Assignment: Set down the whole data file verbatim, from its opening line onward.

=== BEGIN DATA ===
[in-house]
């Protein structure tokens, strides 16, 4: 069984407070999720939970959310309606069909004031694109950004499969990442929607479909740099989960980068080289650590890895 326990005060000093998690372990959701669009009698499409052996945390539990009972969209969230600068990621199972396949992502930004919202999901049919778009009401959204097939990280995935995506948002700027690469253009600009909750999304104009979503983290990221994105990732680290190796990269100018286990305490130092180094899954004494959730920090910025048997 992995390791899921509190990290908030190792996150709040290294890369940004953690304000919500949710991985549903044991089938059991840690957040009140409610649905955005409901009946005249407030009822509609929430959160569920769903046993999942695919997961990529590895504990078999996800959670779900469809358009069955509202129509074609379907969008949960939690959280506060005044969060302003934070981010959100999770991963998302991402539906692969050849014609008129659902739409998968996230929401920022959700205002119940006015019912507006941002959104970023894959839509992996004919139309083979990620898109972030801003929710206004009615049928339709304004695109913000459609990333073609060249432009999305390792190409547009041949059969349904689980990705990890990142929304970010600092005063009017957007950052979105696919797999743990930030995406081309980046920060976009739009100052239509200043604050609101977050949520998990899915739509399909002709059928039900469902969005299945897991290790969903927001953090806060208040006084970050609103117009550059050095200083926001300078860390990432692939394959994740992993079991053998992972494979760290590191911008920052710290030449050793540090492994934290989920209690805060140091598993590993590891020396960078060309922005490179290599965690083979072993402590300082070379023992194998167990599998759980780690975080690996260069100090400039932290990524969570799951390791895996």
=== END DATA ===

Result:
[in-house]
């Protein structure tokens, strides 16, 4: 069984407070999720939970959310309606069909004031694109950004499969990442929607479909740099989960980068080289650590890895 326990005060000093998690372990959701669009009698499409052996945390539990009972969209969230600068990621199972396949992502930004919202999901049919778009009401959204097939990280995935995506948002700027690469253009600009909750999304104009979503983290990221994105990732680290190796990269100018286990305490130092180094899954004494959730920090910025048997 992995390791899921509190990290908030190792996150709040290294890369940004953690304000919500949710991985549903044991089938059991840690957040009140409610649905955005409901009946005249407030009822509609929430959160569920769903046993999942695919997961990529590895504990078999996800959670779900469809358009069955509202129509074609379907969008949960939690959280506060005044969060302003934070981010959100999770991963998302991402539906692969050849014609008129659902739409998968996230929401920022959700205002119940006015019912507006941002959104970023894959839509992996004919139309083979990620898109972030801003929710206004009615049928339709304004695109913000459609990333073609060249432009999305390792190409547009041949059969349904689980990705990890990142929304970010600092005063009017957007950052979105696919797999743990930030995406081309980046920060976009739009100052239509200043604050609101977050949520998990899915739509399909002709059928039900469902969005299945897991290790969903927001953090806060208040006084970050609103117009550059050095200083926001300078860390990432692939394959994740992993079991053998992972494979760290590191911008920052710290030449050793540090492994934290989920209690805060140091598993590993590891020396960078060309922005490179290599965690083979072993402590300082070379023992194998167990599998759980780690975080690996260069100090400039932290990524969570799951390791895996």